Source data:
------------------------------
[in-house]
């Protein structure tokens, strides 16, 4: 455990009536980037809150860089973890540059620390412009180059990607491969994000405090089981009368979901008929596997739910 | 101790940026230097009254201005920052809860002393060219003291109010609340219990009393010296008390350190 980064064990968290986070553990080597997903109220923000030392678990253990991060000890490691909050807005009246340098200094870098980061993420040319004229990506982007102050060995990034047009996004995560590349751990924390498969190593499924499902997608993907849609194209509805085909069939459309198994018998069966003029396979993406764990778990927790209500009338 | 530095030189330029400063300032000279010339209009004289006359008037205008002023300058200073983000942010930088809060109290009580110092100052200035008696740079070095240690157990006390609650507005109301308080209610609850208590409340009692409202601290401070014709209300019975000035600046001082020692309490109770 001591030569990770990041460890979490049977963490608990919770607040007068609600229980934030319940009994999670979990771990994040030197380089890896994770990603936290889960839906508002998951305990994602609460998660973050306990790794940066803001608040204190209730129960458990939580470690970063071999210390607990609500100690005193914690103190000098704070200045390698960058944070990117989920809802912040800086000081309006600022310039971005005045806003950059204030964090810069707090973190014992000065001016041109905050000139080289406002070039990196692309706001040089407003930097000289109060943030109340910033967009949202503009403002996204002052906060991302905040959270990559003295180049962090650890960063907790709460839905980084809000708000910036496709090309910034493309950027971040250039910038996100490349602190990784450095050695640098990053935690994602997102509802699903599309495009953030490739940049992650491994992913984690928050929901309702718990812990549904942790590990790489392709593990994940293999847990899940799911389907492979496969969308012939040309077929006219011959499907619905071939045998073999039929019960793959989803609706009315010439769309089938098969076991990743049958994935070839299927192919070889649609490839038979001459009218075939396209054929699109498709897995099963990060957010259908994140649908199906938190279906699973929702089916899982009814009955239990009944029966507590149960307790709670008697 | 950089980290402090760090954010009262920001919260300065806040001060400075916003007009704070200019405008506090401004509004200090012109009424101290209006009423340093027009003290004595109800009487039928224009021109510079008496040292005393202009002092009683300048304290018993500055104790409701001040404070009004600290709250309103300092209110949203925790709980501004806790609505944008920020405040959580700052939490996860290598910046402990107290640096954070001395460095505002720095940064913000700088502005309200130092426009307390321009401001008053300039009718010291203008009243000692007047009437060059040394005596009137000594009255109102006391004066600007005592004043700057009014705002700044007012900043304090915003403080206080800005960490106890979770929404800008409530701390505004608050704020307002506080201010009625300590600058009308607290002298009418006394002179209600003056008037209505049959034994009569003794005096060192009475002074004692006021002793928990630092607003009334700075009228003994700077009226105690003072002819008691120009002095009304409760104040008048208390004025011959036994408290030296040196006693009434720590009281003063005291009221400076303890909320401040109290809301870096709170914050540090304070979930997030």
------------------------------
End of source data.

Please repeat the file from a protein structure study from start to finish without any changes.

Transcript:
[in-house]
């Protein structure tokens, strides 16, 4: 455990009536980037809150860089973890540059620390412009180059990607491969994000405090089981009368979901008929596997739910 | 101790940026230097009254201005920052809860002393060219003291109010609340219990009393010296008390350190 980064064990968290986070553990080597997903109220923000030392678990253990991060000890490691909050807005009246340098200094870098980061993420040319004229990506982007102050060995990034047009996004995560590349751990924390498969190593499924499902997608993907849609194209509805085909069939459309198994018998069966003029396979993406764990778990927790209500009338 | 530095030189330029400063300032000279010339209009004289006359008037205008002023300058200073983000942010930088809060109290009580110092100052200035008696740079070095240690157990006390609650507005109301308080209610609850208590409340009692409202601290401070014709209300019975000035600046001082020692309490109770 001591030569990770990041460890979490049977963490608990919770607040007068609600229980934030319940009994999670979990771990994040030197380089890896994770990603936290889960839906508002998951305990994602609460998660973050306990790794940066803001608040204190209730129960458990939580470690970063071999210390607990609500100690005193914690103190000098704070200045390698960058944070990117989920809802912040800086000081309006600022310039971005005045806003950059204030964090810069707090973190014992000065001016041109905050000139080289406002070039990196692309706001040089407003930097000289109060943030109340910033967009949202503009403002996204002052906060991302905040959270990559003295180049962090650890960063907790709460839905980084809000708000910036496709090309910034493309950027971040250039910038996100490349602190990784450095050695640098990053935690994602997102509802699903599309495009953030490739940049992650491994992913984690928050929901309702718990812990549904942790590990790489392709593990994940293999847990899940799911389907492979496969969308012939040309077929006219011959499907619905071939045998073999039929019960793959989803609706009315010439769309089938098969076991990743049958994935070839299927192919070889649609490839038979001459009218075939396209054929699109498709897995099963990060957010259908994140649908199906938190279906699973929702089916899982009814009955239990009944029966507590149960307790709670008697 | 950089980290402090760090954010009262920001919260300065806040001060400075916003007009704070200019405008506090401004509004200090012109009424101290209006009423340093027009003290004595109800009487039928224009021109510079008496040292005393202009002092009683300048304290018993500055104790409701001040404070009004600290709250309103300092209110949203925790709980501004806790609505944008920020405040959580700052939490996860290598910046402990107290640096954070001395460095505002720095940064913000700088502005309200130092426009307390321009401001008053300039009718010291203008009243000692007047009437060059040394005596009137000594009255109102006391004066600007005592004043700057009014705002700044007012900043304090915003403080206080800005960490106890979770929404800008409530701390505004608050704020307002506080201010009625300590600058009308607290002298009418006394002179209600003056008037209505049959034994009569003794005096060192009475002074004692006021002793928990630092607003009334700075009228003994700077009226105690003072002819008691120009002095009304409760104040008048208390004025011959036994408290030296040196006693009434720590009281003063005291009221400076303890909320401040109290809301870096709170914050540090304070979930997030």